Center for Wildlife to Host Annual Open House

Every year Center for Wildlife quietly treats 1,700 animals, presents 200 educational programs, partners with diagnostics labs and land trusts, fields over 10,000 wildlife phone calls, and hosts 20 college interns and 70 volunteers at the base of Mount Agamenticus. Our mission is to promote respect for wildlife and the environment through our medical, research, and educational programs. We are very excited to celebrate and share our work in the community with our annual “Wild About Our Community” open house event on Sunday, September 11 from 11 to 3 p.m. These open houses have been very popular in the past with hundreds of people in attendance, and we are hoping for another great turnout and event this year.
Take a scenic trolley ride up Mountain Road to Center for Wildlife and enjoy the beautiful habitat and sounds of summer along the way. Staff, volunteers, and live animal ambassadors will welcome participants with a map of the property and a schedule of events for the day. Learn and explore New England wildlife and habitats, how to support our work, and our hopes and dreams for the future; including a Welcome Center and Admissions Building, growth in wildlife diagnostics and research, and public education, workshops, and trainings. There is a $5 admission for adults, and kids are FREE! All proceeds from the event will go directly to our work medically treating and spreading awareness about local wildlife. The schedule of events for the day includes:
11:30-12:00 p.m. - “Migration Sensation”- focusing on migrating raptors and identifying those flying right over CFW this time of year!
12:30-1:00 p.m. - “Going Batty”- introduction to our native bats, and the wonderful work that is being done locally to help save them from White Nosed Syndrome.
2:00-2:30 p.m. - “Edna’s Edible Plant Walk”- Take a walk with Edna our albino porcupine ambassador and learn about what she forages on during different times of the year and why. We’ll also spotlight some local plants and benefits to people
In between programs visitors can enjoy ongoing baby bird room tours and feeding demonstrations, nature-based activities, songbird releases, ice cream from Lone Oak, pizza, and raffles (including gift certificates to Flatbread Pizza, When Pigs Fly Bakery, and The Wellington Room). There is a $5 admission, and kids are free! If you have any questions feel free to email
The Center for Wildlife receives no state or federal funding and treats injured or orphaned wild animals within approximately 100-mile radius of Cape Neddick, ME. Consider supporting CFW’s work along with local wildlife and habitats by making a monetary donation, hosting an intern, applying for a volunteer position, donating blueberries or other items from our wish-list, or in other creative ways! To find out more please visit our website at
Photo caption: Wood thrush being released back into the wild. (Courtesy photo)

Protection of Merriland River Parcel Gets Boost from Federal Grant

The Wells National Estuarine Research Reserve has received a $287,000 federal grant to assist with the permanent protection of a 130-acre parcel with high conservation value along the Merriland River in Wells. The Wells Reserve and the Wells Conservation Commission collaborated in requesting the grant, which was awarded by the National Oceanic and Atmospheric Administration’s Coastal and Estuarine Land Conservation Program.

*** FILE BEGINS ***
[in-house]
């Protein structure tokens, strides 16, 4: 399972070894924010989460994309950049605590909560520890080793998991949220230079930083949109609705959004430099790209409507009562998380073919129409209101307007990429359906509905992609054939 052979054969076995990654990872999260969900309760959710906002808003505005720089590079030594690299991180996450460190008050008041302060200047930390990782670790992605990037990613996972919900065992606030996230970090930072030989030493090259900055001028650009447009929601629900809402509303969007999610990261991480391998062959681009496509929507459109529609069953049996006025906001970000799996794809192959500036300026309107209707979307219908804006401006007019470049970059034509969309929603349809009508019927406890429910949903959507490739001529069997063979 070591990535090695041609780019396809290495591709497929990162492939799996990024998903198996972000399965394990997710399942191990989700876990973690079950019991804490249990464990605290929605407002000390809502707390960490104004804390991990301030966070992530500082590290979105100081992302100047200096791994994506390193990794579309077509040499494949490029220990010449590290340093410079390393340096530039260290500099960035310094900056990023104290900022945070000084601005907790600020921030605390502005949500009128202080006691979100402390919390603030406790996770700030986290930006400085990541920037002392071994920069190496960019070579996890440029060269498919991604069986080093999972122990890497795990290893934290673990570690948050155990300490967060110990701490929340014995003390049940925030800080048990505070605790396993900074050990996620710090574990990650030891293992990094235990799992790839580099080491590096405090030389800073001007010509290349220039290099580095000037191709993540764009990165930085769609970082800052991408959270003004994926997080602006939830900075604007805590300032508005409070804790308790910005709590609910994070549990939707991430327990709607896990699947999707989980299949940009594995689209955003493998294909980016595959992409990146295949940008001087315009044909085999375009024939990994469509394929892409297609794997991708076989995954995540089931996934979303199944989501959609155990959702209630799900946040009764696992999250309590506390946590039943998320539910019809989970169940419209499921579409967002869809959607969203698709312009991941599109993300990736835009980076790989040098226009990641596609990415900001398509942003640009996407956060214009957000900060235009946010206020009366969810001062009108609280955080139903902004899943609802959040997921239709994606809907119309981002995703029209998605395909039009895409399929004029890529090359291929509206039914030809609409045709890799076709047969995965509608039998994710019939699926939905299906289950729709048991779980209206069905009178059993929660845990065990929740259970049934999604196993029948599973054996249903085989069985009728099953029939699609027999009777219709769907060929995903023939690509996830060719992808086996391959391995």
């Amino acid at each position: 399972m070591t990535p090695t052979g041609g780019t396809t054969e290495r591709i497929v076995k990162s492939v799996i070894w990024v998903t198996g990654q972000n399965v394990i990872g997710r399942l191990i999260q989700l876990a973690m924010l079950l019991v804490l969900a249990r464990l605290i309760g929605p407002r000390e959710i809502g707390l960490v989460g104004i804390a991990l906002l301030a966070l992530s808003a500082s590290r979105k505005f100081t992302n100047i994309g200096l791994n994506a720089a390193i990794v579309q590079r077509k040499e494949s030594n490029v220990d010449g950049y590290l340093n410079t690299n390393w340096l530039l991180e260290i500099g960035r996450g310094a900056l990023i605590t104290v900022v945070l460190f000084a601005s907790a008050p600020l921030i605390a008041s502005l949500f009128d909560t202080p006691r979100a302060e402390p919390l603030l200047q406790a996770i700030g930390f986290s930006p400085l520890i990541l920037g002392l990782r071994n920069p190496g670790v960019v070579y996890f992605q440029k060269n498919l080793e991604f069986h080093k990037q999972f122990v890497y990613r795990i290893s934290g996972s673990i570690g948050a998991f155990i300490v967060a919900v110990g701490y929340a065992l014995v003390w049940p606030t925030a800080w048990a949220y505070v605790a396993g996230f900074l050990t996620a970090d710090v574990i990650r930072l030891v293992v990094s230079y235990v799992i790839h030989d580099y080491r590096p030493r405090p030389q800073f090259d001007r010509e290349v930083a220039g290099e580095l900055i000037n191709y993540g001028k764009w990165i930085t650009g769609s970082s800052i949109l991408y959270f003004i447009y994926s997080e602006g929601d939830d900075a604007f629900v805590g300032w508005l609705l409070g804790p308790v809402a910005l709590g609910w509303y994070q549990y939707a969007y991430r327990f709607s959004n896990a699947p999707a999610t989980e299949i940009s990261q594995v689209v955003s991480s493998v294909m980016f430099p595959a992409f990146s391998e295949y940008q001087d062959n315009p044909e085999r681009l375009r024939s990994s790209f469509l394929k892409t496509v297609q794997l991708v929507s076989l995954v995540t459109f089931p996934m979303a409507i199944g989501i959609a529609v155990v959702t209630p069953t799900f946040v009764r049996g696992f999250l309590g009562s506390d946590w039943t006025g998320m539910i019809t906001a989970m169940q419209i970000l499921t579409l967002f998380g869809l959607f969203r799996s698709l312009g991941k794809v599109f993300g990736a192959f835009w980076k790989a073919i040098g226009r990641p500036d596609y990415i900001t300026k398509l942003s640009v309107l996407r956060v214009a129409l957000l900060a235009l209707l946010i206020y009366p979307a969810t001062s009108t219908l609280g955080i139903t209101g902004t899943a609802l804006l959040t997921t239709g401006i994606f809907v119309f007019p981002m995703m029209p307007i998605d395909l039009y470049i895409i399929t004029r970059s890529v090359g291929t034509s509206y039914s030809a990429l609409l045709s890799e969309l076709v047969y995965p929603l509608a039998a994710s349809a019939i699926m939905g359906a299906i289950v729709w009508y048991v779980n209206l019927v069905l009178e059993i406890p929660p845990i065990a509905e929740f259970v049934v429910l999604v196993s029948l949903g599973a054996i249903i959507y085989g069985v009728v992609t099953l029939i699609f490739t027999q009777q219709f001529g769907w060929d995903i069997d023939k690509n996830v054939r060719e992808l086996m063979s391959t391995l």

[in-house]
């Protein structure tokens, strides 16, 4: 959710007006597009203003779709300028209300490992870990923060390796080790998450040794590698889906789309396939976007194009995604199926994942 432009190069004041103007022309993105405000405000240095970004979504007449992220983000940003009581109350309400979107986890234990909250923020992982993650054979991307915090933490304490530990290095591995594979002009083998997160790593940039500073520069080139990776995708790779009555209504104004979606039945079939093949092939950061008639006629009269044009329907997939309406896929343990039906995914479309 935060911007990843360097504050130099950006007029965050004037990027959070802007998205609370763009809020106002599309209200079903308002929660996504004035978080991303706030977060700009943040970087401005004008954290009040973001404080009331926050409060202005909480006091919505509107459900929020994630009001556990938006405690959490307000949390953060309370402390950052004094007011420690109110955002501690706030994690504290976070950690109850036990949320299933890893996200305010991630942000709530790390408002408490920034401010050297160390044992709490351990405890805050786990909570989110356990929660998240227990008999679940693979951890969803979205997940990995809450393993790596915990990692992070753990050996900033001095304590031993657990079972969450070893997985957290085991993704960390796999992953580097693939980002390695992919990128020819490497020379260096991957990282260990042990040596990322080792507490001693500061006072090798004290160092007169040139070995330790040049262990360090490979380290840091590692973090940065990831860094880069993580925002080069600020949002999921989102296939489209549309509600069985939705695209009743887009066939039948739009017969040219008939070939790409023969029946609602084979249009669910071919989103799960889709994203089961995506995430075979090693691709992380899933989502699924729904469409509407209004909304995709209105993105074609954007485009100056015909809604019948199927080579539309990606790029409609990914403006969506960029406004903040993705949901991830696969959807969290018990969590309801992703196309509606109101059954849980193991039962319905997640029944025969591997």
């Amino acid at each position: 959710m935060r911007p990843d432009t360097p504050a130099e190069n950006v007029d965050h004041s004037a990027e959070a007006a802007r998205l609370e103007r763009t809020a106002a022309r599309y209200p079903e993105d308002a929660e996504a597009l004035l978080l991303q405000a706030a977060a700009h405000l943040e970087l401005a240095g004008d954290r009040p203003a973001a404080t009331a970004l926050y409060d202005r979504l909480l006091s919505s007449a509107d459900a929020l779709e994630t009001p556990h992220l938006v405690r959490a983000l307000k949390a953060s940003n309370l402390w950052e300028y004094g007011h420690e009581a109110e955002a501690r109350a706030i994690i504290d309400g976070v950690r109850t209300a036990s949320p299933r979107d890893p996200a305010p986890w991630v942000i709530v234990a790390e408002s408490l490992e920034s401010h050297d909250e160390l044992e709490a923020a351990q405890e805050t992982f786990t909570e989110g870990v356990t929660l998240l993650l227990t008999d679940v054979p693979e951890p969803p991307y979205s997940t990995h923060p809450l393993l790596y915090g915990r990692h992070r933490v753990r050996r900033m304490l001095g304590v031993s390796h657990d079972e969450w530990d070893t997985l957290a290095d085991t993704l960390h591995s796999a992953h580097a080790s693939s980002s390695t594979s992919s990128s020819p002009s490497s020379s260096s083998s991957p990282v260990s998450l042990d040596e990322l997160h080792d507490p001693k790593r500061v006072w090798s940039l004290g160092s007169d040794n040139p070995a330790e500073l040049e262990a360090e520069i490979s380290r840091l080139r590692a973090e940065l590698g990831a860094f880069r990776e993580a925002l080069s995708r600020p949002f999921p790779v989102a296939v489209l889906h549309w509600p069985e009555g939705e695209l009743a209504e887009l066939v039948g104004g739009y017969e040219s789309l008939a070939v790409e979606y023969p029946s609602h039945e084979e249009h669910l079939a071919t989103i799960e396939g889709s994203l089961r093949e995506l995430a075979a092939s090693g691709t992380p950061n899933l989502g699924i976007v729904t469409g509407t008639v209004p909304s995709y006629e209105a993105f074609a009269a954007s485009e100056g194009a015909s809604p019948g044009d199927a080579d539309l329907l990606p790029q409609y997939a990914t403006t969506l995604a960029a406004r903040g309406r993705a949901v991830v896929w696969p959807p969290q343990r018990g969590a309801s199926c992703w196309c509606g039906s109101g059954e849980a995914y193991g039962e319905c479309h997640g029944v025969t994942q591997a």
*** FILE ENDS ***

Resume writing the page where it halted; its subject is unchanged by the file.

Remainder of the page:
“Protecting land along the rivers that flow into our estuaries is a conservation priority,” says Paul Dest, director of the Wells Reserve. “This grant will greatly assist the Town of Wells in acquiring an ecologically significant parcel that will protect water quality and provide public access for low-impact recreation.”
The Merriland River purchase will protect, through fee simple acquisition by the Town of Wells, 130 acres of uplands and forested wetlands including 5,250 feet of river frontage. The parcel will connect with 410 acres of adjacent Town-owned land to create a 540-acre conserved area.
In June 2010, Wells citizens approved a ballot measure to release funds from the Land Bank Account that will be used as the local match required to receive the federal grant.
“The voters of Wells once again acted responsibly in planning for the Town’s future,” says Owen Grumbling, chair of the Wells Conservation Commission. “Conserving the clean water in this beautiful river system is a fine investment.”
While the federal grant and matching funds have been secured, a survey, an appraisal, deed research, and other due diligence tasks must be completed before the sale is complete. Closing is anticipated by the end of the year.
The Coastal and Estuarine Land Conservation Program is a national competitive program meant to protect important coastal and estuarine areas with significant conservation, recreation, ecological, historical, or aesthetic values, or that are threatened by conversion from their natural or recreational state to other uses. States, municipalities, and national estuarine research reserves compete annually for the funds.
The Merriland River proposal, submitted by the Wells Reserve and the Wells Conservation Commission in 2010, was ranked 4th of the 42 proposals submitted from across the country. “The high ranking by a national review committee underscores the tremendous conservation value this property possesses,” says Dest.
This is the second such grant received by the Wells Reserve. The first helped protect over 400 acres of land in Kittery, York, and South Berwick in 2005.
The Wells Reserve at Laudholm is a 2,250-acre National Estuarine Research Reserve with its headquarters listed on the National Register of Historic Places. The Wells Reserve’s goal is to protect and restore coastal ecosystems around the Gulf of Maine. Staff and volunteers expand knowledge about coasts and estuaries, engage people in environmental learning, and involve communities in conserving natural resources.
The work of the Wells Reserve and the care of its historic site are made possible by Laudholm Trust. Organized as a 501(c)(3) nonprofit in 1982, member-supported Laudholm Trust provides vital monetary and in-kind support to the Wells Reserve. This local support enables the Wells Reserve to receive additional funds from the National Oceanic and Atmospheric Administration.